Simple Rice Salad

Let's call it The Headache That Negatively Impacted My Appetite. A dull, throbbing pain emanated from behind my left eye and spread across the top and sides of my skull. Never sharp or searing, it didn't interfere with more test driving this weekend (the Volkswagen Golf TDI is the current leader)  but the pain was just unpleasant enough to make me feel sick.

Sunday night I scraped myself off the couch — cranky noggin be damned — and scrounged through kitchen, searching for something edible that was light, easy, and wouldn't require a run to the grocery. The result: rice salad with fresh herbs, a simple dish that I often serve as a side in the summer. 

Rice salad variations are endless, but I rely on a squeeze of lemon, minced shallots, a few ounces of good extra virgin olive oil, and freshly chopped herbs to produce a lovely summer side dish (or a light meal for those who aren't feeling well). To feed healthier appetites add a few cooked peas, chopped steamed asparagus spears, chicken, or shrimp. Use any long-grain rice you'd like — I often have basmati or jasmine in the cupboard. 

My friend Jeanne taught me to cook rice like pasta, in a large pot of boiling water. This method ensures fluffy, individual grains that don't stick together. Give it a try.

Rice Salad with Parsley, Chives and Mint
Makes 3-4 side servings

1 cup long-grain white rice
juice of 1/2 lemon
1 shallot, minced
kosher salt
freshly ground black pepper
3 tablespoons extra virgin olive oil
3 tablespoons of freshly chopped parsley, chives and mint

Fill a large stockpot with water, add a pinch of salt, and bring it to a rolling boil. Add the rice and cook until just cooked through, about 15 minutes. Drain in a sieve, then spread the rice on a baking sheet to cool.

Put the lemon juice and shallot in a bowl; sprinkle with salt and pepper. Whisk in the olive oil, creating a vinaigrette.

Place the cool rice in a medium bowl and fluff with a fork or your fingers. Judiciously dress with the vinaigrette — you don't want to drown the rice. Sprinkle with freshly chopped herbs just before serving, tossing well to be sure the herbs are evenly distributed. Taste and correct seasoning if necessary.


Honey-Nut Brownies

I've spent the better part of June obsessing about cars instead of food. New vs. used, diesel vs. gasoline, economy hatchback vs. substantial sedan, fun and sporty vs. somewhat boring but reliable. My 10 1/2 year old Subaru still runs, but it's silly to pour anymore money into it. Time to buy a new vehicle. I've gone on test drives, spent hours doing research, and quizzed friends about their cars every night this month. Very little cooking has taken place in my kitchen as a result; I've grown fond of munching on pistachios while reading online car reviews and calling it dinner.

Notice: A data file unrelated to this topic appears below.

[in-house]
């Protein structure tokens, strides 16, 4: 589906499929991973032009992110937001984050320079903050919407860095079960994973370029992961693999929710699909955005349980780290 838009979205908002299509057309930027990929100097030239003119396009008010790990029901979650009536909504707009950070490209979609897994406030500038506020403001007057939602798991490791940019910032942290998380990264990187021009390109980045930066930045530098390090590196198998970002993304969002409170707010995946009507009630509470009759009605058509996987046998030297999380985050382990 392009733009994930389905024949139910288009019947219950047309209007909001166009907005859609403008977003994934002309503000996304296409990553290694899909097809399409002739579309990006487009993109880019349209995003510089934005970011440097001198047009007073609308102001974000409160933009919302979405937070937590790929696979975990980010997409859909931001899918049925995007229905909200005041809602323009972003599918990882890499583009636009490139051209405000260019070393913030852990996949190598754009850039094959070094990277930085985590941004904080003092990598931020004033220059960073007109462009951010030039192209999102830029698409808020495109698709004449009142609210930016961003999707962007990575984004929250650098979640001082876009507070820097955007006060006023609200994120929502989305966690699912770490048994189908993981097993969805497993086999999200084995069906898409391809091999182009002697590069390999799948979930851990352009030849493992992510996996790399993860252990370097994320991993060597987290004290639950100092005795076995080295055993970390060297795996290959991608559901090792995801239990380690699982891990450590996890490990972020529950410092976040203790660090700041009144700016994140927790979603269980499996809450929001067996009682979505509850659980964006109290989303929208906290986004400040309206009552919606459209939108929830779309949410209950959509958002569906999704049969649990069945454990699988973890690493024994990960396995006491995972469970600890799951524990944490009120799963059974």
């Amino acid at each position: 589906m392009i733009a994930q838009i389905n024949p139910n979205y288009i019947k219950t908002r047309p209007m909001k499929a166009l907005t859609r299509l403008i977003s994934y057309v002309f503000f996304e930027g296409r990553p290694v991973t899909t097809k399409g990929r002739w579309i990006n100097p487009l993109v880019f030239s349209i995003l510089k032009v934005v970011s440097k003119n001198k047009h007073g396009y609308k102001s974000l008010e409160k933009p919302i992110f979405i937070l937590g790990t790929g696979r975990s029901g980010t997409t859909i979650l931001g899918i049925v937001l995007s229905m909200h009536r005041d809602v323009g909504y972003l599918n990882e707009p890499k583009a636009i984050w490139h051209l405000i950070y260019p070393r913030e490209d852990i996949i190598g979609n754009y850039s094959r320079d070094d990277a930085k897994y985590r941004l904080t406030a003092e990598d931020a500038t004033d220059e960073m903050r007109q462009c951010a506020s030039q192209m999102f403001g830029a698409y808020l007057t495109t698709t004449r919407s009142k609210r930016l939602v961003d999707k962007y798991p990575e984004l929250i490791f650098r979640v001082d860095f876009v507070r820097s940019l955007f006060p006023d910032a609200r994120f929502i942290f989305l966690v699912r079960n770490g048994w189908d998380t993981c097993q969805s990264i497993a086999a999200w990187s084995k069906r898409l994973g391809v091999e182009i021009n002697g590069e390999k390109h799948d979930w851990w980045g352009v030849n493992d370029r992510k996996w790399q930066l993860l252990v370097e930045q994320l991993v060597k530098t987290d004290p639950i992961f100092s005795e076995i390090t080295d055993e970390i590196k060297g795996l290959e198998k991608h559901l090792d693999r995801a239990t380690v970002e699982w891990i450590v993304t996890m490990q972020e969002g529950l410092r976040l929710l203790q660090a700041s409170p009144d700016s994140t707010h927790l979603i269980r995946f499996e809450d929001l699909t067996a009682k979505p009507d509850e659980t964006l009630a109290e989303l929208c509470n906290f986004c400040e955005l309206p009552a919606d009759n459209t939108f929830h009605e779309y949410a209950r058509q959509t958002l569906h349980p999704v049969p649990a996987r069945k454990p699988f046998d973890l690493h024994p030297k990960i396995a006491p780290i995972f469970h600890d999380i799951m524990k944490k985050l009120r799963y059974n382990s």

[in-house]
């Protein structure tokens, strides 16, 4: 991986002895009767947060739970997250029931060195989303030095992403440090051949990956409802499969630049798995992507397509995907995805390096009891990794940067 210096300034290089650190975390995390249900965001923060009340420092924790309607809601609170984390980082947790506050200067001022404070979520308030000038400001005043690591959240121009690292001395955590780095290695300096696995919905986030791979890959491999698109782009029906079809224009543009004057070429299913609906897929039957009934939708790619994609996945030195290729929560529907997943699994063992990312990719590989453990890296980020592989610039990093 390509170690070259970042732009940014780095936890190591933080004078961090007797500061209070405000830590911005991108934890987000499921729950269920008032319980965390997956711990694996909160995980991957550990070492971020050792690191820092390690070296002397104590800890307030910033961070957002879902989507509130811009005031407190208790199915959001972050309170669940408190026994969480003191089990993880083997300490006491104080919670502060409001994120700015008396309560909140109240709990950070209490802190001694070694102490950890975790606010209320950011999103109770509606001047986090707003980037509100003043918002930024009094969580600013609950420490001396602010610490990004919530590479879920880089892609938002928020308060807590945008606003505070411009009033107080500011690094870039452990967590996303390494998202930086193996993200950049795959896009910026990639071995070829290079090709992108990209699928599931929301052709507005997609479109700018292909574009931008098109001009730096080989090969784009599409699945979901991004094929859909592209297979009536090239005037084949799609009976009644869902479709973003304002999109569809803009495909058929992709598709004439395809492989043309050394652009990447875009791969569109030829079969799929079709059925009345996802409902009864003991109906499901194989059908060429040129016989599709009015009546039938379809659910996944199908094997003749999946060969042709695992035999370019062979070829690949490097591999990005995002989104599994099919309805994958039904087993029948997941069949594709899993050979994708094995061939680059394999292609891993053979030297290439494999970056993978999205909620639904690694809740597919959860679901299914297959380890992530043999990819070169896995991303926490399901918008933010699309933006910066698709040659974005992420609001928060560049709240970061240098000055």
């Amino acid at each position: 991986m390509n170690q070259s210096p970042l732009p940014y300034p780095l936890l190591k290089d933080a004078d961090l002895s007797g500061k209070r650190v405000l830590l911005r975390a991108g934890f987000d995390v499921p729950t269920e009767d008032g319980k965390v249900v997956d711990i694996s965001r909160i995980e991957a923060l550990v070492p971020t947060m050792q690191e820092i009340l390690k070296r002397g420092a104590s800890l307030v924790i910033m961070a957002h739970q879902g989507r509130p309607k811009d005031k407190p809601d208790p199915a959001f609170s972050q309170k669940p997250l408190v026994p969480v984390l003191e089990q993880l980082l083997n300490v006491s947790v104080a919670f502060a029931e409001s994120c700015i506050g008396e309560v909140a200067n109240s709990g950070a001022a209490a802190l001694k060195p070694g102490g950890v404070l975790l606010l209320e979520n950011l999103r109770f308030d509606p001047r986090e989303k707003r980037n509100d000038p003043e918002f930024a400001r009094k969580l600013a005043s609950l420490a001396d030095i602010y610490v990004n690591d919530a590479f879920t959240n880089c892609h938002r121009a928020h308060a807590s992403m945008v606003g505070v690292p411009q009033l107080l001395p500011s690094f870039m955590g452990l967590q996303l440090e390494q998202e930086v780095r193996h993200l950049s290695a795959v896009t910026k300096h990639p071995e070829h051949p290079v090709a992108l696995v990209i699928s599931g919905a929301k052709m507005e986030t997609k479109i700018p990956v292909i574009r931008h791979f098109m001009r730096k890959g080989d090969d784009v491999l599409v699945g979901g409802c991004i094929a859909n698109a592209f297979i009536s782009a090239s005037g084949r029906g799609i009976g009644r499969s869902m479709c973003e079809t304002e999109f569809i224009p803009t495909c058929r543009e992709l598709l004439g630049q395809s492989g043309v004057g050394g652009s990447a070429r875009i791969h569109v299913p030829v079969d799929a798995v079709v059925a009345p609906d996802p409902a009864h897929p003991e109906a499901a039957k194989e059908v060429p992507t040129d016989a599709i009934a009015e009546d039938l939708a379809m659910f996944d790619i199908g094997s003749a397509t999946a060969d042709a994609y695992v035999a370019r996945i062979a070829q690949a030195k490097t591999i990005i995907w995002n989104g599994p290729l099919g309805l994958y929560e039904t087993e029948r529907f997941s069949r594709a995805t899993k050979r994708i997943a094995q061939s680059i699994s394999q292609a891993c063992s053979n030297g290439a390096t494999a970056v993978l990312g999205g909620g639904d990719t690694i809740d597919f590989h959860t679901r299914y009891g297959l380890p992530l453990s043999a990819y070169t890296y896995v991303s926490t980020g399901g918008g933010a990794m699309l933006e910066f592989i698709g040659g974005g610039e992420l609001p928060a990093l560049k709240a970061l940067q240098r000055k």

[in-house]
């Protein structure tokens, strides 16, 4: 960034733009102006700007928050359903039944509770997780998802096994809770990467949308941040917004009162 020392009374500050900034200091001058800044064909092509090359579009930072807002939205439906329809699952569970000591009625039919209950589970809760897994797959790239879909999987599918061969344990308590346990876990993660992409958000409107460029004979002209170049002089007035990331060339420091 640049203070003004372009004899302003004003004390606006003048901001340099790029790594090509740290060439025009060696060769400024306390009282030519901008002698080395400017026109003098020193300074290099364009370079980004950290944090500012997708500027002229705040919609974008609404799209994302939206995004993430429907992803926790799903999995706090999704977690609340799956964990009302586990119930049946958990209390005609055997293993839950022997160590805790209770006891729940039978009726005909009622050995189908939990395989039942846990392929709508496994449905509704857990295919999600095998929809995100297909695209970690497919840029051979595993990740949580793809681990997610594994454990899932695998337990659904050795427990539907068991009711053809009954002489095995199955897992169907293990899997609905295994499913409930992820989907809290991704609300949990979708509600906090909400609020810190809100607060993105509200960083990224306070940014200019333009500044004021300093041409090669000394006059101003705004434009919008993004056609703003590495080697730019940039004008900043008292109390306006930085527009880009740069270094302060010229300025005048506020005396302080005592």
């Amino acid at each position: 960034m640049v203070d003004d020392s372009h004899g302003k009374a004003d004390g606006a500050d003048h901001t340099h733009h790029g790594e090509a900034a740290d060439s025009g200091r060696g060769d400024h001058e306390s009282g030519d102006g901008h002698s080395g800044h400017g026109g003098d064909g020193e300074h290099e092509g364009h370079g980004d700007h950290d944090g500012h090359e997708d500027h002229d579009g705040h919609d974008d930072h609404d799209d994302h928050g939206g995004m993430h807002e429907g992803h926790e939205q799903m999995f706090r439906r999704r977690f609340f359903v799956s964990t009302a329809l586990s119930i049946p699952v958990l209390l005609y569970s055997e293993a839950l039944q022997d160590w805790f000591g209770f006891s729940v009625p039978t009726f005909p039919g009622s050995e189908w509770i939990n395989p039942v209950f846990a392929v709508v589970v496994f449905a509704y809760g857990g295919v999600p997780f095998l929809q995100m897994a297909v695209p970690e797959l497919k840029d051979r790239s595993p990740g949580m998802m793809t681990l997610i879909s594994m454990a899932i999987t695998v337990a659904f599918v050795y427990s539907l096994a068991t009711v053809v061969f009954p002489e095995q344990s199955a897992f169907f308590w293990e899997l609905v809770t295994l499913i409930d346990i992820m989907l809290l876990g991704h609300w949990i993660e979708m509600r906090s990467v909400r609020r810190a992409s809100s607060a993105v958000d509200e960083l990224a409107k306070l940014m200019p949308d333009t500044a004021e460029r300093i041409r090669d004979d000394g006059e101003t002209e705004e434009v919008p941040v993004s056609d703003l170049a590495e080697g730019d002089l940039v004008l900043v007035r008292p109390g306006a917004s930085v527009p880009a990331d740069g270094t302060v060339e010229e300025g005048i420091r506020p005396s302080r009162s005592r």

I don't find car shopping fun — pressure from salesmen makes me want to bludgeon them about the head and shoulders with something very, very heavy. I took a break from the craziness last night and baked brownies. Cake-like brownies filled with nuts, brownies that deliver a light dose of chocolate and an interesting twist of honey that catches you by surprise.

I will enjoy one tonight, thinking about cars I can't afford, and tuck a few in my carry-on bag — tomorrow I fly to northern California. Cooler temps, no work, and a celebratory birthday dinner at Chez Panisse await!

 Honey- Nut Brownies
Adapted from Baking: From My Home to Yours
Makes 16 brownies

1 stick (8 tablespoons) unsalted butter, cut into 8 pieces
4 ounces bittersweet chocolate, roughly chopped
4 large eggs
1/2 teaspoon salt
1 cup honey
2/3 cup sugar
1 teaspoon vanilla extract
1 cup all-purpose flour
1 cup roughly chopped nuts

Preheat the oven to 325 degrees Fahrenheit. Line a 9-inch square pan with foil, butter the foil, and place the pan on a baking sheet.

Melt the butter and chocolate in a heatproof bowl over a pan of simmering water (the bowl should not touch the water). Remove from the heat when the ingredients are just melted - be careful not to overheat.

Beat the eggs and salt together with a hand mixer or stand mixer fitted with the paddle attachment. When they are light and foamy, add the honey, sugar and vanilla and beat until smooth, about 2 minutes. Reduce the mixer speed to low and add the chocolate-butter mixture. Add the flour and mix just until incorporated. Fold in the nuts with a spatula, then pour into the prepared pan.

Bake for 45-50 minutes. A knife or toothpick inserted into  the center should come out clean. Place the pan on a wire rack and allow to cool for 5 minutes.

Turn the brownies out onto the rack, peel away the foil and invert onto another rack. Cool to room temperature right side up. Dust with confectioners' sugar or cocoa powder just before serving if you'd like.